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One of BJP 75 key manifesto pledges: Grow ‘premier law institute’ seats by 50% • No mention of liberalisation, natch • Cong not much for lawyers

BJP wants to existing law colleges to get bigger
BJP wants to existing law colleges to get bigger

The Bharatiya Janata Party (BJP) has vowed in its manifesto that it would increase the number of seats in “premier law institutes”, even going so far as to highlight it as the 17th in its catchy “75 Milestones for India @75”.

According to the manifesto:

We will take all necessary steps to increase the number of seats in Central Law, Engineering, Science and Management institutions by at least 50% in the next five years. We will also motivate States to accordingly increase the number of seats in State institutions.

Of course, the central government has only limited sway over state institutions, such as national law universities (though, as it suggests, it can certainly “motivate” a bit influence via the UGC and other channels).

However, the Delhi Universities, Banaras Hindu University and others could see a ballooning of law batches if / when the BJP wins.

One question is though: are there enough good quality teachers so that these law colleges will not sink into the swamp of mediocrity caused by years of regulatory and government neglect?

No specific mention of law schools Institutes of National Importance.

Nor, coming to think of it, of liberalisation of the legal market either to foreign law firms or foreign universities.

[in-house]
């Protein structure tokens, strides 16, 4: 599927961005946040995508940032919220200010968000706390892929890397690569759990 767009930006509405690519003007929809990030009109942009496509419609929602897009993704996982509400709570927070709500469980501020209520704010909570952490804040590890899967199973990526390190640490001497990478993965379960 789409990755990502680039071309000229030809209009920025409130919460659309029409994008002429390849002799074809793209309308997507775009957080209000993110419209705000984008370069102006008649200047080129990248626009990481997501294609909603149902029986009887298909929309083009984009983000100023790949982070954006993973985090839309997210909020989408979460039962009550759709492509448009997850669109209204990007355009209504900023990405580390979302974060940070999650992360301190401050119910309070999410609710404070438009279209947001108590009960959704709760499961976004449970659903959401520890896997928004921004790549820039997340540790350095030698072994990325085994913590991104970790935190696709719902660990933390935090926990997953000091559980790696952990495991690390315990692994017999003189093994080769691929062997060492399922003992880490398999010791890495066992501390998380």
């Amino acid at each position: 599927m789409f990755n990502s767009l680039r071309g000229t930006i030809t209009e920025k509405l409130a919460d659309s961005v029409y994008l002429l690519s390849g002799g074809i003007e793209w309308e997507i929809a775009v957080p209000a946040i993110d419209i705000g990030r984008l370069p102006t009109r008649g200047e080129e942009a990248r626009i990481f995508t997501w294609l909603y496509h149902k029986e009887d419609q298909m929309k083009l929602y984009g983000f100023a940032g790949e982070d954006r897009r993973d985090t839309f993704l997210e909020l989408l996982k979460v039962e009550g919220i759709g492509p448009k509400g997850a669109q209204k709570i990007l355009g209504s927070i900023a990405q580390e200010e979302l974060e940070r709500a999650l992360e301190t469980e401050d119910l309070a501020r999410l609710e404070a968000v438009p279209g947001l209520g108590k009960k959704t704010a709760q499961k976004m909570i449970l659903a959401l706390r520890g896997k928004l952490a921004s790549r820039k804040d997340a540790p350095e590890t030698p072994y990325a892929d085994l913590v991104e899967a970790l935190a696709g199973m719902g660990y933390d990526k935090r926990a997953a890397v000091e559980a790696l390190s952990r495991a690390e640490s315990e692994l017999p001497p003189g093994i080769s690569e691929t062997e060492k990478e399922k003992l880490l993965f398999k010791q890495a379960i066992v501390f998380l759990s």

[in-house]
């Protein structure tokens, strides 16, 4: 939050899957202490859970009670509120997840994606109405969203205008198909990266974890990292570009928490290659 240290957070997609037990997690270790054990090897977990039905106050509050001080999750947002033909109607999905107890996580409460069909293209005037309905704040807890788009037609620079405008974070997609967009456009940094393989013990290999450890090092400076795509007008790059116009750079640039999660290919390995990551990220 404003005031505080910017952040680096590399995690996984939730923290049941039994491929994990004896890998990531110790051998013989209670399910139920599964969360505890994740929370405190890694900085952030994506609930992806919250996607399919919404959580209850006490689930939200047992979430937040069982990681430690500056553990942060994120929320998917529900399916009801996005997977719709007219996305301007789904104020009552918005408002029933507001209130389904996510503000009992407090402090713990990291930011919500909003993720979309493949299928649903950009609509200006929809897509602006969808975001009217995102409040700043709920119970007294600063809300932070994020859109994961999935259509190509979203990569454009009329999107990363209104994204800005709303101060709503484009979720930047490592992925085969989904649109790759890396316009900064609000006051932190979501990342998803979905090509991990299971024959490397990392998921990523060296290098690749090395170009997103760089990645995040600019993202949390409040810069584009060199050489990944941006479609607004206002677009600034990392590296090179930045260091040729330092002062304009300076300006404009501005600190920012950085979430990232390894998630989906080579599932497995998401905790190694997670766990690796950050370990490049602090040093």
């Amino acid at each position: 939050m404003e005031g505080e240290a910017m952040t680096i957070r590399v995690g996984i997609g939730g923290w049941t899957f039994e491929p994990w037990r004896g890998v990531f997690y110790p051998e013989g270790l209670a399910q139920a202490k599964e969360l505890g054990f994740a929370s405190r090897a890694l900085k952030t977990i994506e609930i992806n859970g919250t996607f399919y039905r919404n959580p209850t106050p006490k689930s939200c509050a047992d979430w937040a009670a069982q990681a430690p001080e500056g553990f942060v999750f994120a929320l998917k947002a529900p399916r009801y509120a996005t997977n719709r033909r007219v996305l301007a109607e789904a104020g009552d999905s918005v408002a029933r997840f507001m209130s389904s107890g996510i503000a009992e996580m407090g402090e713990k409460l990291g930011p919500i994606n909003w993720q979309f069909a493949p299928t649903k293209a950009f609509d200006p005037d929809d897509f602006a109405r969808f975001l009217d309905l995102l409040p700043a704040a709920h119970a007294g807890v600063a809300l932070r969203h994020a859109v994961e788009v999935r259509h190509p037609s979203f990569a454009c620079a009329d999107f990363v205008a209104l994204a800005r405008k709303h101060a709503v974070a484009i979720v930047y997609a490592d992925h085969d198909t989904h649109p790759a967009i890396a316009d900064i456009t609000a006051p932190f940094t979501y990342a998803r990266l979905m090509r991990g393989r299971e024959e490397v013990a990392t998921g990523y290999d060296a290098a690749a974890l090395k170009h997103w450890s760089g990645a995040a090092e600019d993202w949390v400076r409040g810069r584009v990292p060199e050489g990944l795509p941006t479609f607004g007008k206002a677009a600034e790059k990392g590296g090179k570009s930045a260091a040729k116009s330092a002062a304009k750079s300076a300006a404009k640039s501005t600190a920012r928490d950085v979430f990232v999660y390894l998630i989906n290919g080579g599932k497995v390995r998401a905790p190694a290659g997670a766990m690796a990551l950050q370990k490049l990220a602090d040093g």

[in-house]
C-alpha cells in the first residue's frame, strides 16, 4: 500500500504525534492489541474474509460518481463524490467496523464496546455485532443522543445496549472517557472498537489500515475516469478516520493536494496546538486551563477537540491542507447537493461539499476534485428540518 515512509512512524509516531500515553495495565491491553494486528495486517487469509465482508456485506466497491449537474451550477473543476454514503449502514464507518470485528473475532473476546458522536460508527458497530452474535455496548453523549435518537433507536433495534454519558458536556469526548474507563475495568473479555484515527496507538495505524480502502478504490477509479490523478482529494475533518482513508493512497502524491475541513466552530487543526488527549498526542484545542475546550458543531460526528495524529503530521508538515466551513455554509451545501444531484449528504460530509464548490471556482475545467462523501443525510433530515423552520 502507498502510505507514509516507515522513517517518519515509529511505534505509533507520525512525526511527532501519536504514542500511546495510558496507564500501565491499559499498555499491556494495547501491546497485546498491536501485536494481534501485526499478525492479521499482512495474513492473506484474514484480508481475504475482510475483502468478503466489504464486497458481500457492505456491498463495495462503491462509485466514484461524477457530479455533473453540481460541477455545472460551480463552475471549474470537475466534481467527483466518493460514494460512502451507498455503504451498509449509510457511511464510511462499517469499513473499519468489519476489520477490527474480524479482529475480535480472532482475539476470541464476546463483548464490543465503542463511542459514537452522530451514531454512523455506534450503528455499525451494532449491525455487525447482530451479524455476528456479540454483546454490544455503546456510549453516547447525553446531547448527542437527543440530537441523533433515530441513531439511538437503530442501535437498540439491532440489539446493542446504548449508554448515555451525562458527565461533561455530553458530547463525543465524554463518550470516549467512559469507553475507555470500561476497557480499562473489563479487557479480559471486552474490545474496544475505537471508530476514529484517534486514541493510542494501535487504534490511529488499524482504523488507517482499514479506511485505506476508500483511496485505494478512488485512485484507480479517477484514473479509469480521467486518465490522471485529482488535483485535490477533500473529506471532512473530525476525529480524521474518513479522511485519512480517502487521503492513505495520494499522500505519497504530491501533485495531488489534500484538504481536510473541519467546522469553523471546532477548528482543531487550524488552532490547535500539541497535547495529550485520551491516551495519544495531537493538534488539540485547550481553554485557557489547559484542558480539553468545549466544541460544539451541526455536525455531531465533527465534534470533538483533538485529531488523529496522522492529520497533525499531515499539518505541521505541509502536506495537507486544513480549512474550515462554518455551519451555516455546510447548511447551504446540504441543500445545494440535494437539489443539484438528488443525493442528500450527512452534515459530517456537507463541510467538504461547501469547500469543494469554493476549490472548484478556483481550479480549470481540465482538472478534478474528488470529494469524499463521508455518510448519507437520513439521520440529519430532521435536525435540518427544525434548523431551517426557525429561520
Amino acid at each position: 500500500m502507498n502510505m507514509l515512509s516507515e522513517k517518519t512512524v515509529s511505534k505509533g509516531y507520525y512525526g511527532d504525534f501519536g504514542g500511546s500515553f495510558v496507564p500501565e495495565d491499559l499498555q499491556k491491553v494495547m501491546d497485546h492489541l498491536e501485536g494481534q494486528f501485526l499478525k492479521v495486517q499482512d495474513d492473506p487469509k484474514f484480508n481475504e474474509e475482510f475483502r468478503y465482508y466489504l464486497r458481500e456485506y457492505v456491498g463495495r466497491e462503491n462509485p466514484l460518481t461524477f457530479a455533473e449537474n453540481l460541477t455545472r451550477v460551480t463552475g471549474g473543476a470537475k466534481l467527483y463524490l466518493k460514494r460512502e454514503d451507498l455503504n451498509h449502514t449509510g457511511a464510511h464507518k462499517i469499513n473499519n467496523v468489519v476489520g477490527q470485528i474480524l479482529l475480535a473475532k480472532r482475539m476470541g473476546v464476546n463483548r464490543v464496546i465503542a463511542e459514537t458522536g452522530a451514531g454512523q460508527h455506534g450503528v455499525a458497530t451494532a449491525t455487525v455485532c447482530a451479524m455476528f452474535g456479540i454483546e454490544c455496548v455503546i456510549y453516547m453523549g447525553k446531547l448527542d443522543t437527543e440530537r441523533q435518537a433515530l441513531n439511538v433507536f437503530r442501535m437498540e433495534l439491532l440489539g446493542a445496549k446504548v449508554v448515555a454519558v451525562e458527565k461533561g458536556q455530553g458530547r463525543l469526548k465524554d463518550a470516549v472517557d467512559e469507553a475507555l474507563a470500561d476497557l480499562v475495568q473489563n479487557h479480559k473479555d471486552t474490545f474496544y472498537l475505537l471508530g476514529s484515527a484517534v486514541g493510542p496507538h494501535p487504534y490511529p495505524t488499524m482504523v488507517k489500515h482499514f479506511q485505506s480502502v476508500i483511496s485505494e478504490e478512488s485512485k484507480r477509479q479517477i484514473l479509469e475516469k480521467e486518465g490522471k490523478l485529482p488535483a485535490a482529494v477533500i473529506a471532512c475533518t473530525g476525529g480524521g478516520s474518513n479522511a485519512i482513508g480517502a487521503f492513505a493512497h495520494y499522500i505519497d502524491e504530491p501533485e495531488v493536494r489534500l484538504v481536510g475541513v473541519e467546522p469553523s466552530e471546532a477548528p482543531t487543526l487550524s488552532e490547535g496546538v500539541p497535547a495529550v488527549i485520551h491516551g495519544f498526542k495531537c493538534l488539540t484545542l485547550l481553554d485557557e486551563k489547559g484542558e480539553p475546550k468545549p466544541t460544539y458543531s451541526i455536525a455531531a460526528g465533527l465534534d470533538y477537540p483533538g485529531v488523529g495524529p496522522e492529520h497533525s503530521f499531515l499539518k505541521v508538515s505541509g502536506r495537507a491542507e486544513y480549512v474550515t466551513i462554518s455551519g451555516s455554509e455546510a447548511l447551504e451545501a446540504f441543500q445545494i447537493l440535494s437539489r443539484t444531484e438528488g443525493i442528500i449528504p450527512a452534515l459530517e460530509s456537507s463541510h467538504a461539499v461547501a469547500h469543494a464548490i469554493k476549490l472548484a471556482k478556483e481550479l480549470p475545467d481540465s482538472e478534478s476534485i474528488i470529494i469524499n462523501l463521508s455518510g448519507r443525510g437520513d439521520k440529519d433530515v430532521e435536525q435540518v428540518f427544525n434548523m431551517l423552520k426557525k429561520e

It looks like Narendra Modi’s appetite, if it even still exists for liberalisation, will be kept under wraps (which makes sense: there are few votes to be won by advocating for foreigners).

More manifesto highlights via Indian Express, or full PDF Manifesto available here.

Congress manifesto: Nice on paper

We also had a quick skim of the Congress Party’s manifesto, which has been widely covered and includes quite a few socially progressive promises to improve protection of civil liberties, although no one actually expects that they can win, right?

Nothing in Cong’s manifesto that purely effects the legal profession per se, but we’ve picked out a few highlights.

Promising to end tax terrorism has been on manifestos in forever and, unsurprisingly, is usually insisted on most heartily by the opposition:

10. In the last 5 years, tax authorities have been given extraordinary discretionary powers that have throttled industry and come to be described as ‘tax terrorism.’ Investigative agencies have mis-interpreted the laws and have instilled fear among businesspersons. Congress will review these discretionary powers and arbitrary actions and take steps to allow industry and business to function with a large degree of freedom.

Hmm. Then there is the below, which on a very wide reading could leave room for “market economy” liberalisation of the legal market, though realistically, probably not:

Congress promises to review all laws, rules and regulations governing investments within 3 months. Instruments that are inconsistent with a market economy or outdated or obstructionist will be repealed.

Finally, Cong promises an independent Judicial Complaints Commission. While good on paper, the judiciary has been defanged so effectively by the current government after its battles with the collegium, that this almost seems like adding insult to injury:

Congress will establish, by law, an independent Judicial Complaints Commission to investigate complaints of misconduct against judges and recommend suitable action to Parliament.

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